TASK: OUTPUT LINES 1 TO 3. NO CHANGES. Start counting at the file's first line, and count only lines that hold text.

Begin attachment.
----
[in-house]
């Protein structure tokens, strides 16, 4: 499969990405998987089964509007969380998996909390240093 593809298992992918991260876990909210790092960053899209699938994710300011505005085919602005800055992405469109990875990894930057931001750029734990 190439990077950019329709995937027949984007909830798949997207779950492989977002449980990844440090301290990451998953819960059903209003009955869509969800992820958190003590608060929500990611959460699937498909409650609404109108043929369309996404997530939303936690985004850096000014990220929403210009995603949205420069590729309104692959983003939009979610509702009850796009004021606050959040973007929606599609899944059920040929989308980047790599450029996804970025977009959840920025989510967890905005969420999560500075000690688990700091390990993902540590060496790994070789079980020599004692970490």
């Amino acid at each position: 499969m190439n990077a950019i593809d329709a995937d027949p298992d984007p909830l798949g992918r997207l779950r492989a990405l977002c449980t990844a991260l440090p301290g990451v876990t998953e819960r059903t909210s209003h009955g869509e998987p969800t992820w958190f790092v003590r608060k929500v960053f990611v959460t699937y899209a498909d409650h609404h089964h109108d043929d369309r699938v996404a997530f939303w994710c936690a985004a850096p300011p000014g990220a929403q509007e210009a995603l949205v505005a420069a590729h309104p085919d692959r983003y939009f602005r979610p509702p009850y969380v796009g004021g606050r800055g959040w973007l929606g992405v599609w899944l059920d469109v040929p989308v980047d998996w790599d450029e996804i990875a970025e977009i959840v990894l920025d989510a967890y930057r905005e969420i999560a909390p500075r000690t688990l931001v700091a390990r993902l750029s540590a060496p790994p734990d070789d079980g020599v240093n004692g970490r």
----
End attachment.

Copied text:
[in-house]
């Protein structure tokens, strides 16, 4: 499969990405998987089964509007969380998996909390240093 593809298992992918991260876990909210790092960053899209699938994710300011505005085919602005800055992405469109990875990894930057931001750029734990 190439990077950019329709995937027949984007909830798949997207779950492989977002449980990844440090301290990451998953819960059903209003009955869509969800992820958190003590608060929500990611959460699937498909409650609404109108043929369309996404997530939303936690985004850096000014990220929403210009995603949205420069590729309104692959983003939009979610509702009850796009004021606050959040973007929606599609899944059920040929989308980047790599450029996804970025977009959840920025989510967890905005969420999560500075000690688990700091390990993902540590060496790994070789079980020599004692970490």
């Amino acid at each position: 499969m190439n990077a950019i593809d329709a995937d027949p298992d984007p909830l798949g992918r997207l779950r492989a990405l977002c449980t990844a991260l440090p301290g990451v876990t998953e819960r059903t909210s209003h009955g869509e998987p969800t992820w958190f790092v003590r608060k929500v960053f990611v959460t699937y899209a498909d409650h609404h089964h109108d043929d369309r699938v996404a997530f939303w994710c936690a985004a850096p300011p000014g990220a929403q509007e210009a995603l949205v505005a420069a590729h309104p085919d692959r983003y939009f602005r979610p509702p009850y969380v796009g004021g606050r800055g959040w973007l929606g992405v599609w899944l059920d469109v040929p989308v980047d998996w790599d450029e996804i990875a970025e977009i959840v990894l920025d989510a967890y930057r905005e969420i999560a909390p500075r000690t688990l931001v700091a390990r993902l750029s540590a060496p790994p734990d070789d079980g020599v240093n004692g970490r």